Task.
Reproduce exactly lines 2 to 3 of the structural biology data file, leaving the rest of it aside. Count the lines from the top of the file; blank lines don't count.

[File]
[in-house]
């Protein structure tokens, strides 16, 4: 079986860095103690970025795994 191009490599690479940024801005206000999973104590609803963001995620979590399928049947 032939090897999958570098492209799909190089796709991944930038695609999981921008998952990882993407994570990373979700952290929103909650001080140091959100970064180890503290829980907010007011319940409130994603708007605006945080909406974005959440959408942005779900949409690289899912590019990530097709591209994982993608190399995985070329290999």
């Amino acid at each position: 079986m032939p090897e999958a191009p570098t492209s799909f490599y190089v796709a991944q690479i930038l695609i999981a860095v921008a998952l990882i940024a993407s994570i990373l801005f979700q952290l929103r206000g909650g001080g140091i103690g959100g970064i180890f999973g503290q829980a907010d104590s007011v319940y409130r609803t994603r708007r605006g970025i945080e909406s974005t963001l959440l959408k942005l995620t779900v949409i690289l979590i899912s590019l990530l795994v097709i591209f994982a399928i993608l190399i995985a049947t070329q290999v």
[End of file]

């Protein structure tokens, strides 16, 4: 079986860095103690970025795994 191009490599690479940024801005206000999973104590609803963001995620979590399928049947 032939090897999958570098492209799909190089796709991944930038695609999981921008998952990882993407994570990373979700952290929103909650001080140091959100970064180890503290829980907010007011319940409130994603708007605006945080909406974005959440959408942005779900949409690289899912590019990530097709591209994982993608190399995985070329290999």
């Amino acid at each position: 079986m032939p090897e999958a191009p570098t492209s799909f490599y190089v796709a991944q690479i930038l695609i999981a860095v921008a998952l990882i940024a993407s994570i990373l801005f979700q952290l929103r206000g909650g001080g140091i103690g959100g970064i180890f999973g503290q829980a907010d104590s007011v319940y409130r609803t994603r708007r605006g970025i945080e909406s974005t963001l959440l959408k942005l995620t779900v949409i690289l979590i899912s590019l990530l795994v097709i591209f994982a399928i993608l190399i995985a049947t070329q290999v």